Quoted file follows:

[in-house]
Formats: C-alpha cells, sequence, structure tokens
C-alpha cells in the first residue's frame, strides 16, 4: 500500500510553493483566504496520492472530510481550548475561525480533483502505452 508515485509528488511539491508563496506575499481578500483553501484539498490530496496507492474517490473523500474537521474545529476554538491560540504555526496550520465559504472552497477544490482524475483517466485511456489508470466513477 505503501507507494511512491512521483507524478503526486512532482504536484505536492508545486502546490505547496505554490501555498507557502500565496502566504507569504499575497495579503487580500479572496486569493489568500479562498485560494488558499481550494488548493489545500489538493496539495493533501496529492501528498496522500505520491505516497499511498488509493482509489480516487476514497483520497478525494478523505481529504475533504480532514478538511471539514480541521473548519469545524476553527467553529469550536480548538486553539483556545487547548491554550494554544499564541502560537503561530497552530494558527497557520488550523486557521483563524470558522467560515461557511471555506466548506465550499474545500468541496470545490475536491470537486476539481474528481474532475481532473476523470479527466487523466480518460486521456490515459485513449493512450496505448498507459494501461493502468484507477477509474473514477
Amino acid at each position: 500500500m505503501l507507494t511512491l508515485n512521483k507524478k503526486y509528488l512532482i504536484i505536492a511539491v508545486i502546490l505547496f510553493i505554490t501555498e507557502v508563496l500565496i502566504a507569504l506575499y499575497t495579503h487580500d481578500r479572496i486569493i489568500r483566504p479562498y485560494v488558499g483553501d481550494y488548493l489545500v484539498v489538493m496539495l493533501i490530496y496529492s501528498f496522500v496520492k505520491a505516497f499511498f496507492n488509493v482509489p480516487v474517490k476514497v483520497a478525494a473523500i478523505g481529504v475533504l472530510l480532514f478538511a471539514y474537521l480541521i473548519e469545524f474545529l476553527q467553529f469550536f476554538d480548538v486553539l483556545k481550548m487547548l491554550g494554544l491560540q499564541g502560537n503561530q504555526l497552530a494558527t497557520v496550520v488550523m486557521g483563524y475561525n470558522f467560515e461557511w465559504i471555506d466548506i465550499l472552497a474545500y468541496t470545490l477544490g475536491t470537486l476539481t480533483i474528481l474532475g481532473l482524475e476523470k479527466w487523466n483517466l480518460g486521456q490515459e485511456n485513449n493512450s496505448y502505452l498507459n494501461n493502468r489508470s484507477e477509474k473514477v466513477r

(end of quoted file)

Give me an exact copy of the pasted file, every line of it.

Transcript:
[in-house]
Formats: C-alpha cells, sequence, structure tokens
C-alpha cells in the first residue's frame, strides 16, 4: 500500500510553493483566504496520492472530510481550548475561525480533483502505452 508515485509528488511539491508563496506575499481578500483553501484539498490530496496507492474517490473523500474537521474545529476554538491560540504555526496550520465559504472552497477544490482524475483517466485511456489508470466513477 505503501507507494511512491512521483507524478503526486512532482504536484505536492508545486502546490505547496505554490501555498507557502500565496502566504507569504499575497495579503487580500479572496486569493489568500479562498485560494488558499481550494488548493489545500489538493496539495493533501496529492501528498496522500505520491505516497499511498488509493482509489480516487476514497483520497478525494478523505481529504475533504480532514478538511471539514480541521473548519469545524476553527467553529469550536480548538486553539483556545487547548491554550494554544499564541502560537503561530497552530494558527497557520488550523486557521483563524470558522467560515461557511471555506466548506465550499474545500468541496470545490475536491470537486476539481474528481474532475481532473476523470479527466487523466480518460486521456490515459485513449493512450496505448498507459494501461493502468484507477477509474473514477
Amino acid at each position: 500500500m505503501l507507494t511512491l508515485n512521483k507524478k503526486y509528488l512532482i504536484i505536492a511539491v508545486i502546490l505547496f510553493i505554490t501555498e507557502v508563496l500565496i502566504a507569504l506575499y499575497t495579503h487580500d481578500r479572496i486569493i489568500r483566504p479562498y485560494v488558499g483553501d481550494y488548493l489545500v484539498v489538493m496539495l493533501i490530496y496529492s501528498f496522500v496520492k505520491a505516497f499511498f496507492n488509493v482509489p480516487v474517490k476514497v483520497a478525494a473523500i478523505g481529504v475533504l472530510l480532514f478538511a471539514y474537521l480541521i473548519e469545524f474545529l476553527q467553529f469550536f476554538d480548538v486553539l483556545k481550548m487547548l491554550g494554544l491560540q499564541g502560537n503561530q504555526l497552530a494558527t497557520v496550520v488550523m486557521g483563524y475561525n470558522f467560515e461557511w465559504i471555506d466548506i465550499l472552497a474545500y468541496t470545490l477544490g475536491t470537486l476539481t480533483i474528481l474532475g481532473l482524475e476523470k479527466w487523466n483517466l480518460g486521456q490515459e485511456n485513449n493512450s496505448y502505452l498507459n494501461n493502468r489508470s484507477e477509474k473514477v466513477r